US 542015 A
Description (OCR text may contain errors)
(No Model.) I. GOODMAN.
No. 542,015. Patented July 2, 1895.
@mi me-aow NTTED STATES PATENT ISADORE GOODMAN, OF SORANTON, PENNSYLVANIA.
, EY E S H A D E SPECIFICATION forming part of Letters Patent No. 542,15, dated July 2, 1895. Application filed February 25, 1895. Serial No. 539,569. (No model.)
To all whom t may concern:
Be it known that I, IsADoRE GOODMAN, a citizen of the United States, residing at Scranton, in the county of Lackawanna and State of Pennsylvania, have invented certain new and `useful Improvements in Eye-Shades for Spectacles; and I do declare the following to bea full, clear, and exact description of theinvention, such as will enable others skilled in the art to which it appertains .to make and use the same, reference being had to the accompanying drawings, and to the letters of reference marked thereon, which form a part of this specification.
My invention relates to optics, and its object is to provide an eye shade or shield which can be readily attached to a spectacle-frame.
The invention is illustrated in the accompanying drawings, in which- Figure l is a perspective view of a pair of spectacles with my shade attached. Fig. 2 is a top plan view of the shade, and Fig. 3 is a detail view of one of the wire catches.
The shade A is asheet of any suitable light and rather stiff material such as celluloid, pasteboard, leather, or even thin sheet metal. One edge a is cut on a concave curve to fit the forehead of the wearer.
The shade is preferably about as long as the width of the spectacleframe, and in breadth it may be from two inches or thereabout up to any desired size.
It 's evident that the shape of the shade may be greatly varied to suit the taste of the wearer.
The shade is provided with means for attaching it to aspectacle-frame. This may be arranged in any desired manner; butI prefer to` place a catch B at or near each end of the shade and near the rear edge thereof to engage with the bows O of the frame. The catch may be of any suitable construction; but the one shown is perhaps as simple and convenient as any. 1t consists of a piece of wire bent into the form of a staple, the mid die portion b lying fiat against the side of the shade and the legs b being passed up through the shade and then doubled around its edge to firmly attach the wire to the shade. The legs are then bent downward and the ends doubled up to form hooks b2 to engage with the bows C of the spectacle-frame. In case the shade is longer than the Width of the spectacle-frame the catches B will be set in far enough from the edge to properly engage with the bows O. By having two hooks?)2 the shade is kept from tilting downward, being held outward, as shown in Fig. l.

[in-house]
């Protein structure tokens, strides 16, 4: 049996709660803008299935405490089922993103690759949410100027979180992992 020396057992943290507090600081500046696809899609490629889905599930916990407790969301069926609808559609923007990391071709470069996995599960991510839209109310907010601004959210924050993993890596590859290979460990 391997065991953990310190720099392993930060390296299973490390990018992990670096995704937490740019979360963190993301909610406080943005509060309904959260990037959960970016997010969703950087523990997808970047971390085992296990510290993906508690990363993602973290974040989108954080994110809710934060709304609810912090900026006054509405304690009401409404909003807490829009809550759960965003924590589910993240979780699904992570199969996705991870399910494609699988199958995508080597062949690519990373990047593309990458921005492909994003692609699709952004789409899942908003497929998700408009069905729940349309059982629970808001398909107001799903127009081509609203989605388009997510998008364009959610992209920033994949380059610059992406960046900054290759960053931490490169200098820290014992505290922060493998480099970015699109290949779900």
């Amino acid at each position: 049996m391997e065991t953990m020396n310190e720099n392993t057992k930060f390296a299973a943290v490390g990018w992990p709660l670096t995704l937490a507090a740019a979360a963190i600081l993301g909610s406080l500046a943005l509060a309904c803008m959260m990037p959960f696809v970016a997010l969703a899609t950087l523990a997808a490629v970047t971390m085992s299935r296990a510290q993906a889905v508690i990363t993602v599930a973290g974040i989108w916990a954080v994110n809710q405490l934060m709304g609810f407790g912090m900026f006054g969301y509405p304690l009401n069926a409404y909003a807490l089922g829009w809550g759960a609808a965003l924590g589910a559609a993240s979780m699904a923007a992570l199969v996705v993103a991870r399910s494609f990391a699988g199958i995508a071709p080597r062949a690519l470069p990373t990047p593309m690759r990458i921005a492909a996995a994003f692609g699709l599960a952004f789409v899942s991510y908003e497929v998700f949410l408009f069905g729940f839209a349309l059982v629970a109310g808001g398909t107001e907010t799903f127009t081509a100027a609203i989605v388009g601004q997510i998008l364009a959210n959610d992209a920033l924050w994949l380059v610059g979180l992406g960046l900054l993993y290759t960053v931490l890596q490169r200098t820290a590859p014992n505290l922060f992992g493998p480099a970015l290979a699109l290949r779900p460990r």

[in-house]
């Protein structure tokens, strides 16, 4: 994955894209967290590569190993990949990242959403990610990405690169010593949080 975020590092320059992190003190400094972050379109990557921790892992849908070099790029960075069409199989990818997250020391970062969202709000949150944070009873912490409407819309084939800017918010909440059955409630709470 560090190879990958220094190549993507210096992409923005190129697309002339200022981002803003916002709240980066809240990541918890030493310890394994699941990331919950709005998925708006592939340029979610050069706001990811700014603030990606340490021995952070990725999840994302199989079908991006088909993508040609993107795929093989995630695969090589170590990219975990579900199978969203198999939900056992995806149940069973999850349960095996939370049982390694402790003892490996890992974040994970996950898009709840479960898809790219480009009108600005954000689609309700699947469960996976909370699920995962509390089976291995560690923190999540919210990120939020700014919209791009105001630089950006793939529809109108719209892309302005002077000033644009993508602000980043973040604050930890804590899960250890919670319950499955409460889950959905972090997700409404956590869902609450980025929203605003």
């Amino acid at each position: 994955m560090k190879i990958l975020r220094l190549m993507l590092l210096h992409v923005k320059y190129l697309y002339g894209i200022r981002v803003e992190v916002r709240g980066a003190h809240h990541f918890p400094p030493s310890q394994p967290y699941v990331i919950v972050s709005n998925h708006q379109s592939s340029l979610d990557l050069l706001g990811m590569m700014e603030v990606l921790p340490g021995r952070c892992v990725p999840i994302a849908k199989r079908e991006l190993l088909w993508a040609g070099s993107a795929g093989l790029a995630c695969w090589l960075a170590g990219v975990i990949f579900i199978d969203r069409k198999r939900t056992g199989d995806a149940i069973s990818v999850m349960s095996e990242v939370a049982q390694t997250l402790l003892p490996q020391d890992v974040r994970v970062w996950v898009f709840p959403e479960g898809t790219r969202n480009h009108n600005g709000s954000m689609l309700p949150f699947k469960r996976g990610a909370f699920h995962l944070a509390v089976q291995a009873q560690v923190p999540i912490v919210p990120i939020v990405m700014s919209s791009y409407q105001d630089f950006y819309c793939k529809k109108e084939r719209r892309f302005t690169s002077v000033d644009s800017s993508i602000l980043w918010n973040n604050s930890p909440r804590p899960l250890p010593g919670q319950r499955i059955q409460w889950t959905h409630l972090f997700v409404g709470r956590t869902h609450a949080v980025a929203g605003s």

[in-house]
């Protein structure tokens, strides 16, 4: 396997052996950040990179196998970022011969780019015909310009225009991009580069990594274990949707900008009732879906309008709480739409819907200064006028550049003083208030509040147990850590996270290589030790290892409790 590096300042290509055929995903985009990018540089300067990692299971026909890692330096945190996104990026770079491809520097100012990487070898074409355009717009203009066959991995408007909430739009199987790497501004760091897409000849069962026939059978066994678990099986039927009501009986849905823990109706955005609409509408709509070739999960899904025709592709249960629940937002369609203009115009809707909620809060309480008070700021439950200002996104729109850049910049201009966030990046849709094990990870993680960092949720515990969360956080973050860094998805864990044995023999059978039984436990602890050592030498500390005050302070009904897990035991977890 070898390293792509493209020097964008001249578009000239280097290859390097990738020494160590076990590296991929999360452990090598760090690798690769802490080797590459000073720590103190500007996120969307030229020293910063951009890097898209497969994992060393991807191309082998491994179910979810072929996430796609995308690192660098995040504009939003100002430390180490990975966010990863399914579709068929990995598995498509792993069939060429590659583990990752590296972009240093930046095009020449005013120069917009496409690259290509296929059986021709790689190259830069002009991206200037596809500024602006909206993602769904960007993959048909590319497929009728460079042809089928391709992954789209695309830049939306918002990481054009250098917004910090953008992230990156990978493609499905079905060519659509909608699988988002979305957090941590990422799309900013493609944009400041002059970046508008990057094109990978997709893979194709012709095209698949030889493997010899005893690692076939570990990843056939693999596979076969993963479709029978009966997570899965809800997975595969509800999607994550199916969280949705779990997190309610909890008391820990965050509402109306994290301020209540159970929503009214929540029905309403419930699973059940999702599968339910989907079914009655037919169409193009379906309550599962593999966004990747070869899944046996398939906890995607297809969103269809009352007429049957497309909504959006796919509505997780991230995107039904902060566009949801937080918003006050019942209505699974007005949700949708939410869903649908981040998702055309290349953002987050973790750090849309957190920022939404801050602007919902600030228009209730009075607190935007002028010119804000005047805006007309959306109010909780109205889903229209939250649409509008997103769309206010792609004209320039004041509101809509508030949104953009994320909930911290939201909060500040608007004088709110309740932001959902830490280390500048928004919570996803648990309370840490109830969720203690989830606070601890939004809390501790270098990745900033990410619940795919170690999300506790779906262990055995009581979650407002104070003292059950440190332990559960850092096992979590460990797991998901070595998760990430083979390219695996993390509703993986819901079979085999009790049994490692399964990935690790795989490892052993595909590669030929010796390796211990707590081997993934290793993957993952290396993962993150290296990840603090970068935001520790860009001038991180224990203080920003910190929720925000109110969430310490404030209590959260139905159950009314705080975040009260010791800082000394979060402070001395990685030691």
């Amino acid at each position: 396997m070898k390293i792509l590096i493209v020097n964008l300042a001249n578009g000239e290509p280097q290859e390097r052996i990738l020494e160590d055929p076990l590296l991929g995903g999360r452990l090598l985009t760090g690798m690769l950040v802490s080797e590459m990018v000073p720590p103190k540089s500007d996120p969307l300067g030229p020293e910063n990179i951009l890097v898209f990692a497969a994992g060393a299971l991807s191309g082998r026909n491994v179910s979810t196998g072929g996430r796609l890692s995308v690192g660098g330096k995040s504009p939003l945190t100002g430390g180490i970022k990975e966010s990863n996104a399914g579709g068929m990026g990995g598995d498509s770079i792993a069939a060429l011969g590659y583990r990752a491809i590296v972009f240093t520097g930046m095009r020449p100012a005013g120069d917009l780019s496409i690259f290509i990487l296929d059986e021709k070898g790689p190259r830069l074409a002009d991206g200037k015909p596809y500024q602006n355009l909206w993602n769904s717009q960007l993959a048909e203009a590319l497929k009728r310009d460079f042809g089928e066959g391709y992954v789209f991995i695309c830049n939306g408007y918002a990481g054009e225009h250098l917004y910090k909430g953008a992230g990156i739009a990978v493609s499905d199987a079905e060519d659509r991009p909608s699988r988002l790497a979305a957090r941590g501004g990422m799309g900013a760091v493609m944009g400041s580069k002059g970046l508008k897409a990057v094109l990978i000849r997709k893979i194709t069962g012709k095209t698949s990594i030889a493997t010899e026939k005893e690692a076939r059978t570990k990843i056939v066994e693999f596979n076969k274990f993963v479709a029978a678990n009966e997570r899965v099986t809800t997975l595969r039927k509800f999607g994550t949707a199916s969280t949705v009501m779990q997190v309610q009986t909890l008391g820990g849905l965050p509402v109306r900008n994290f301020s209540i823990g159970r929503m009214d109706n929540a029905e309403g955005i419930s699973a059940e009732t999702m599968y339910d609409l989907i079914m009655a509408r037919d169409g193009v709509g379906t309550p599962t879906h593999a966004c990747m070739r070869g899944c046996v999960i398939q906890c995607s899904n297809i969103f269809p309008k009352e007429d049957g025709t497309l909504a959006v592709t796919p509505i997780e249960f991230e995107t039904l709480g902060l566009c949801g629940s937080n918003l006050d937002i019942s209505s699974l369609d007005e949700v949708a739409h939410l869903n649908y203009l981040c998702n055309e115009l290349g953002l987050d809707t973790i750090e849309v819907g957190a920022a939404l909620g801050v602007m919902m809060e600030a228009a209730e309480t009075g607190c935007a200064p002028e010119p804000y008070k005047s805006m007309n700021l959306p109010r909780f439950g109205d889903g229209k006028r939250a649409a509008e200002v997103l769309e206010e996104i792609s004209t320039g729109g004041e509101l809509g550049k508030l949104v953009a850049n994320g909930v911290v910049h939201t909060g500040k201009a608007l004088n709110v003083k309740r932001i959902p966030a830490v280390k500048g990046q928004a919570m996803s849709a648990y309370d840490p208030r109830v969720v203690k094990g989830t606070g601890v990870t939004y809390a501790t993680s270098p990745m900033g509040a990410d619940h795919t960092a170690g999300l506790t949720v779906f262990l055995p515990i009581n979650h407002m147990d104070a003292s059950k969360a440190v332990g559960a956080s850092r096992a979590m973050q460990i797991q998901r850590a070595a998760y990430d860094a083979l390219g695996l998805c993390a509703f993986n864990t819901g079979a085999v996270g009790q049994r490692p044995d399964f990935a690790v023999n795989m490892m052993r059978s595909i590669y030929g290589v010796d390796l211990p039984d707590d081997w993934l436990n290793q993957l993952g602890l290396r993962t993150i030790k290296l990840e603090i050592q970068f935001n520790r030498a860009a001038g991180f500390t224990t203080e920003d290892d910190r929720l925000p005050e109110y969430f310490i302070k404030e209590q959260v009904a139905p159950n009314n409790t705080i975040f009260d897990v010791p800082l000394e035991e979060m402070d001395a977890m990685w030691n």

Having thus described my invention, what y .I claim, and desire to .secure by Letters Patent, is-
l. The combination with a spectacle frame, of ashade composed of asheet of suitable material of a length not less than the Width of the frame, having its rear edge concave to fit the forehead of the wearer, and provided adjacent to each end with a double catch, one part being in front of the other, and each adapted to engage with the adjacent bow of the spectacle frame, so as to hold the shade in position independently of any other support, substantially as described.
2. The combination with a spectacle frame l having bows O, of an eye shade composed of a sheet A of thin stiff material, having aconcave rear edge a and in length not less than the space between the bows C, and provided near each end with catches B, each composed of a piece of wire having its middle portion b lying flat against the shade, and its legs b passed through andbent to engage with the shade, their depending ends being bent up to form hooks biene in front of the other, to engage with the bows C, substantially as described.
In testimony whereof I aflix my signature in presence of two witnesses.
ISADORE GOODMAN. Witnesses:
N. G. GOODMAN, NATHAN VIDAVER.